The digital side of Senator Kamala Harris’s campaign launch got good reviews this week, as Sam Stein and
Gideon Resnick note at The Daily Beast:
Sen. Kamala Harris (D-CA) announced on Tuesday that her presidential campaign exploratory committee brought in $1.5 million in the first 24 hours of its existence….
But what really grabbed the attention of digital operatives was the work done below the surface.
Harris’ Facebook operation ran a whopping 25,000 Facebook ad variations for its launch, which one operative called remarkable but “overkill.” Through it, they raised money from 38,000 donors (with an average contribution of $37) and expanded her email list by 20 percent.
As we discussed a few weeks ago in C&E, Harris has been list-building since at least the beginning of 2018, so this 20% increase builds on a already-large email community. While her campaign raised a ton of money around the announcement, her staff (like Obama’s in 2008) is emphasizing long-term connection over short-term cash:
The senator has used an email fundraising style that accentuates the personal aspects of running as opposed to dire warnings in subject lines. The former can help build a loyal and devoted list of small-dollar donors while the latter may raise quick cash but can compel individuals on the list to disengage.
Early in 2007, Obama’s digital operation faced pressure to raise as much grassroots money as possible, in part to help establish the campaign’s credibility with reporters and big donors. Digital chief Joe Rospars and his team pushed back on the requests, refusing to treat their email list as a short-term cash machine. The result? A legion of supporters who stuck with the candidate through hard times, gave money repeatedly AND showed up for volunteer shifts.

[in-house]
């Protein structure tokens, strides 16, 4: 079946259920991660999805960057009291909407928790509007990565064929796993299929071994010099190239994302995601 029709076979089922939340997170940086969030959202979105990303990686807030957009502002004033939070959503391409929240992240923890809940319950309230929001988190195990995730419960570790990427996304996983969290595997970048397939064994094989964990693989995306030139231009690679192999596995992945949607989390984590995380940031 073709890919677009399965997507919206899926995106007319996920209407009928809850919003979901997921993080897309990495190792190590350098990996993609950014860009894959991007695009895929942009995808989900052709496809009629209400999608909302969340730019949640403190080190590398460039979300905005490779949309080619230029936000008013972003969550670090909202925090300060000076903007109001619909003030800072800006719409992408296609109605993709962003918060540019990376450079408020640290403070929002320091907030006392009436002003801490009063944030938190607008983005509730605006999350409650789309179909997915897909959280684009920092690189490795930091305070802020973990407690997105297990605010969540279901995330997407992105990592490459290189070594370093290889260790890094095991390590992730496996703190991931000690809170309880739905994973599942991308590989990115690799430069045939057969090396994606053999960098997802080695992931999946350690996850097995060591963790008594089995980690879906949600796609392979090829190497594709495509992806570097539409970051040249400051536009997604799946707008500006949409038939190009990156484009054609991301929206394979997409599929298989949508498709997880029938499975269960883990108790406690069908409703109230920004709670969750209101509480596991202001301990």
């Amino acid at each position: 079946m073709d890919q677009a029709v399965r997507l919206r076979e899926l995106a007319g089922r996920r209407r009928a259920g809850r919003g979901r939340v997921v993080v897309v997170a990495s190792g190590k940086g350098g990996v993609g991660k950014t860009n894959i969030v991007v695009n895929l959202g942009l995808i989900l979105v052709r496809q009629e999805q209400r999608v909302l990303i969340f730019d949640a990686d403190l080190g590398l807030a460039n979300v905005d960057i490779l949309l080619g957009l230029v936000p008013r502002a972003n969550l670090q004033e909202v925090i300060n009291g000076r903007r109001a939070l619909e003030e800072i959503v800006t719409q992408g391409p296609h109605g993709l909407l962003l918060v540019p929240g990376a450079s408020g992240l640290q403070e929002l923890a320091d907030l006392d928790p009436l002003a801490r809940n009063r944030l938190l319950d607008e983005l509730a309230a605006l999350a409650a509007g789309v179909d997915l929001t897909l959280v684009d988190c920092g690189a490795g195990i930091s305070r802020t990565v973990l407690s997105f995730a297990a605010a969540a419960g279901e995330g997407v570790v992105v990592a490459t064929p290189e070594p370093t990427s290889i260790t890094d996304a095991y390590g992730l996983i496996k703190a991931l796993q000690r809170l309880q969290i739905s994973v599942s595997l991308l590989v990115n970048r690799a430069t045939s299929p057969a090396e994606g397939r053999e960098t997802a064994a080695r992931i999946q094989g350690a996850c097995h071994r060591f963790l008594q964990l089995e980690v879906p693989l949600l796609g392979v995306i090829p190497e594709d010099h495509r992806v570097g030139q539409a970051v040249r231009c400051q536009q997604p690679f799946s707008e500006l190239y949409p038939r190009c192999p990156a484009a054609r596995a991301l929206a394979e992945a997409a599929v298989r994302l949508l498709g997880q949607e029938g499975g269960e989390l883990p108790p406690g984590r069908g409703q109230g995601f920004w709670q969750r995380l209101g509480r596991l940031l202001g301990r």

This strategy goes against the grain of much recent Democratic digital fundraising, which has been criticized for churn-and-burn tactics that prize short-term gain over long-term donor happiness. One factor? Much of that quick-burn fundraising has been on behalf of congressional candidates who weren’t staring down the barrel of a twenty-month campaign. Because they faced short-term cash needs, they didn’t worry as much about turning off donors over time — whatever the damage to the broader Democratic and progressive movement (if any) in the process.
Wisely, Harris is playing a longer game, and I suspect that money of the other Democratic presidential campaigns will follow suit (note that Elizabeth Warren actually hired Joe Rospars a few weeks ago). Millions of Democrats and progressives have given political money since Trump was elected, and millions more have yet to open their wallets but may. The job for Harris and her colleagues is persuade them to give enough to make the nut without sending them screaming for the unsubscribe button. In a primary election cycle dominated by a battle for the passions of fired-up grassroots Democrats, smart campaigns will treat each supporter as the precious resource he or she is.
Photo via the Harris campaign’s Flickr page